Have you ever wondered what to make of those air quality warnings you hear on the news? These warnings are intended to help you take action to avoid harmful air, but it is not always clear what they really mean and what actions are reasonable and necessary. Here is a brief history of the system behind the Air Quality Index (AQI), and education regarding how these warnings can help you breathe better.
The AQI was developed by the Environmental Protection Agency in 1968. It measures the levels of 5 major air pollutants regulated by the Clean Air Act: particle pollution, ground-level ozone, carbon monoxide, sulfur dioxide, and nitrogen dioxide. Of these, ozone and particle pollution pose the greatest risk to your health.
The AQI is a number from 0-500 for each of these pollutants, and anything below 50 is considered good. From 50-100 only very sensitive people will be affected. Above 100 more people will begin to experience problems, especially people with allergies, asthma, COPD, heart disease, the elderly, and children. Above 150 even healthy people might begin to have problems.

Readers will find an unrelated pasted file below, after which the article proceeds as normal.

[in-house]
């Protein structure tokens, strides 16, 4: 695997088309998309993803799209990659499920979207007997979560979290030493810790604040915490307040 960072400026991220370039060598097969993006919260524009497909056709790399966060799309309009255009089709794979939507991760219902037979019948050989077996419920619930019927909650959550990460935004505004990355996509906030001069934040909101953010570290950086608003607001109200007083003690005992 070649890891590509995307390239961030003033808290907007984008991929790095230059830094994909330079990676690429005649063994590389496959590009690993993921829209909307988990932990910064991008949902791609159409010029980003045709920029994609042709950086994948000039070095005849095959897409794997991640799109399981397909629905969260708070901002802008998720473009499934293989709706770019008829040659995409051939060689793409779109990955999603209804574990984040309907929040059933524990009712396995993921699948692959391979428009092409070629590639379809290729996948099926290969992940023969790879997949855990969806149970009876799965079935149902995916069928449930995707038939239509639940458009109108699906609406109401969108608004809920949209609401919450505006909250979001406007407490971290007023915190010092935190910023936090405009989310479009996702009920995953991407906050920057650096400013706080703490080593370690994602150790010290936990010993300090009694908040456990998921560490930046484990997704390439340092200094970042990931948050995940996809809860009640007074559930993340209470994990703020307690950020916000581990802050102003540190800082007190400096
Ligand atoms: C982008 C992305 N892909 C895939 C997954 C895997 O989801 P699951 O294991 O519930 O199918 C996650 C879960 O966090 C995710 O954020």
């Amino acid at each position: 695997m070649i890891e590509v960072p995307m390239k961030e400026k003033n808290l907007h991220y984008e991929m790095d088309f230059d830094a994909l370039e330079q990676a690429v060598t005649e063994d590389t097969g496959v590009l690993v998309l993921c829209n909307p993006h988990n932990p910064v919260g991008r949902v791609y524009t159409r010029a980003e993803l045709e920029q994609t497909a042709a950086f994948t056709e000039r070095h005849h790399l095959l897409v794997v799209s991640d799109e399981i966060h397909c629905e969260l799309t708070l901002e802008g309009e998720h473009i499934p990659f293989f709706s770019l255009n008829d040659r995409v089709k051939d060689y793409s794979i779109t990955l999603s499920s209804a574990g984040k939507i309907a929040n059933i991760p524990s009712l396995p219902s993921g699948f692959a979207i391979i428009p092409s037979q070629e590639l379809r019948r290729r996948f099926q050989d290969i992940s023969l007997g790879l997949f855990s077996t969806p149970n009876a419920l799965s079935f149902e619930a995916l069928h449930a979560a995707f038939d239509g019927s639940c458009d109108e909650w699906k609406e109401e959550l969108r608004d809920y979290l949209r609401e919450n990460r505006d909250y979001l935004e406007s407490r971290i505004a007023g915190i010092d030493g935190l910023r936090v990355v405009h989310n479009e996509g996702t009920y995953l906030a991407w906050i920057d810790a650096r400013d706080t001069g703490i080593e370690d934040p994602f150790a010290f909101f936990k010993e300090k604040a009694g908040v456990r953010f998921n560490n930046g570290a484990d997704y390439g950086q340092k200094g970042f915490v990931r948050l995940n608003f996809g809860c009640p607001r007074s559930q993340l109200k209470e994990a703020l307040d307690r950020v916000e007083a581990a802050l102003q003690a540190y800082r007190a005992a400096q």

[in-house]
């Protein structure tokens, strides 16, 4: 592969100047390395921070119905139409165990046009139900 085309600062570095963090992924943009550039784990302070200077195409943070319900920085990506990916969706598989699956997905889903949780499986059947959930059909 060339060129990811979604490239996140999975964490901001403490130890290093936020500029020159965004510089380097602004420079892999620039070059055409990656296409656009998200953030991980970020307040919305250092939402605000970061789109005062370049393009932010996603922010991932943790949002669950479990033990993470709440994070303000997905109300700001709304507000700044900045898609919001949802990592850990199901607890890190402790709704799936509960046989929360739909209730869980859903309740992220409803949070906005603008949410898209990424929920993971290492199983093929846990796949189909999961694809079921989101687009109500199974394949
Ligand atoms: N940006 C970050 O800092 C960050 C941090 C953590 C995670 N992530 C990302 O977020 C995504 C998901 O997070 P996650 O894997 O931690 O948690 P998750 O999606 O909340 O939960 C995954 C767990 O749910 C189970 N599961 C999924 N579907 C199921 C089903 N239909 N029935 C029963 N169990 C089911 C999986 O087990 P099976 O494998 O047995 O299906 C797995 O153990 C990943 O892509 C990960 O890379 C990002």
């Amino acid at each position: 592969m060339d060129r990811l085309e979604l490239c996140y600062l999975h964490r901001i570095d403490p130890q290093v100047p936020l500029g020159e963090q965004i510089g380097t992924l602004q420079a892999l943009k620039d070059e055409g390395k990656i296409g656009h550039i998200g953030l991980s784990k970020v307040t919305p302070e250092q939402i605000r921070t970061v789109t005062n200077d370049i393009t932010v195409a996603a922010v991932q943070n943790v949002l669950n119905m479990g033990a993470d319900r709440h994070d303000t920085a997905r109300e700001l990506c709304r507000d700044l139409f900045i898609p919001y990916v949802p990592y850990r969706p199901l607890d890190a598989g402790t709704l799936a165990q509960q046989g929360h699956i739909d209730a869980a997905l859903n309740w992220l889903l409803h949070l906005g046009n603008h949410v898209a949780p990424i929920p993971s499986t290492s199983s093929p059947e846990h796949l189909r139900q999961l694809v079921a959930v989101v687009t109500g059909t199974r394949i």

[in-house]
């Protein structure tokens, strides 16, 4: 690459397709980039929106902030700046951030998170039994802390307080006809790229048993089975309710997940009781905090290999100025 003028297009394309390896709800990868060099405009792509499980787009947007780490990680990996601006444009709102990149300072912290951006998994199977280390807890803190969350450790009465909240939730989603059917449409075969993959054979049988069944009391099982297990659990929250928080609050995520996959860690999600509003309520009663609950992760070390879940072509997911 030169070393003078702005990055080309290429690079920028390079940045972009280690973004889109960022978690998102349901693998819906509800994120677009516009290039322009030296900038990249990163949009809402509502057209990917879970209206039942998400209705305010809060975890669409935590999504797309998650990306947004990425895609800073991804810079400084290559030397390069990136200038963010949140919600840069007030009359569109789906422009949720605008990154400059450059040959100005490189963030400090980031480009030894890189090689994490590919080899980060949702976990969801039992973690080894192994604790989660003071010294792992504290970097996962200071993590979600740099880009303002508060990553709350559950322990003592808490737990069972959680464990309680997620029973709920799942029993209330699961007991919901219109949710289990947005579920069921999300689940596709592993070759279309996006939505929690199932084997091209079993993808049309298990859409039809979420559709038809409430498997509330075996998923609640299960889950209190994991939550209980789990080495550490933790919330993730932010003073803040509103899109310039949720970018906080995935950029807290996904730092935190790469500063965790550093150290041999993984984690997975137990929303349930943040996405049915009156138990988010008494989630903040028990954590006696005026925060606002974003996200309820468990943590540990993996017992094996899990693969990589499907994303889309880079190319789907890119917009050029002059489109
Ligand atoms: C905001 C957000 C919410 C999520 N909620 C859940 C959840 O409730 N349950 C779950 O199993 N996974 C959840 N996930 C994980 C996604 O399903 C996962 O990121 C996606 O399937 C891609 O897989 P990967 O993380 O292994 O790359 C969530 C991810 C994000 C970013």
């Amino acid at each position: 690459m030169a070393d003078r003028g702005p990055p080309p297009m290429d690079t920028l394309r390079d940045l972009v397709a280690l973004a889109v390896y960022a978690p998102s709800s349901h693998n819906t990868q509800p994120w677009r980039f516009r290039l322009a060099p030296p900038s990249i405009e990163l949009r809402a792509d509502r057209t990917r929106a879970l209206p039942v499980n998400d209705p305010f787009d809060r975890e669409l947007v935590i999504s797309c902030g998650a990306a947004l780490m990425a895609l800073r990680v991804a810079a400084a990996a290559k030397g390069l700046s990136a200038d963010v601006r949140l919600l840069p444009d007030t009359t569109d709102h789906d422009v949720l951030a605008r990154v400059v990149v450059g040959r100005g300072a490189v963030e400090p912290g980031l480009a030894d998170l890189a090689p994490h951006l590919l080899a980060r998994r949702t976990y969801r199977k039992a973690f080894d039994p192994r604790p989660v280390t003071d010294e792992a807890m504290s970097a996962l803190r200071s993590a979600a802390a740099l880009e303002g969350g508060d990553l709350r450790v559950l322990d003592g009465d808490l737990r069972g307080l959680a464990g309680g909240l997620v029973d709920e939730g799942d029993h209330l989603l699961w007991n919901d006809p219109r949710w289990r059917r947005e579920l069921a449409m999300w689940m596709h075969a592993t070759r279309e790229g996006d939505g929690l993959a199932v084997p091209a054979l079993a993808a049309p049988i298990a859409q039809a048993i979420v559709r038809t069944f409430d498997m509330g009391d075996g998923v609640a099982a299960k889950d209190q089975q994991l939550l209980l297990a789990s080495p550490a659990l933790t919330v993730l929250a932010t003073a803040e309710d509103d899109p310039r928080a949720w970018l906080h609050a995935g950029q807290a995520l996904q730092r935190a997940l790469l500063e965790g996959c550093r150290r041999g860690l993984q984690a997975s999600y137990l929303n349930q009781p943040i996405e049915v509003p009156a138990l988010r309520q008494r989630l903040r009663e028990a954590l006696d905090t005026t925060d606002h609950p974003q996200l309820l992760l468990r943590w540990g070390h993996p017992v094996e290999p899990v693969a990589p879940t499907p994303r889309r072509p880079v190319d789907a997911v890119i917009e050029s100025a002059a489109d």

Health effects of air pollution include irritation of the nose, throat, and lungs, worsening asthma, increased susceptibility to respiratory infections, and even long term damage to these areas if the exposure is high and prolonged.
So what action should you take when the AQI is elevated? The first step is to build awareness of how your own body reacts to air pollution, by keeping track of air quality (www.airnow.gov or the AIRNow app), and seeing what symptoms you experience. You may find you need to take precautions in the Yellow or Orange range. Everybody should take precautions once levels are in the Red range or worse. Precautions include avoiding exercising outdoors when AQI is poor, and limiting your children’s outdoor play. Go to the gym or walk at the mall instead of jogging outdoors. Use the air conditioner in your home and auto to help filter the air. If you have asthma or allergies you may need to take extra precautions. Discuss this with your Allergy Partners physician and make a plan to maintain optimal health.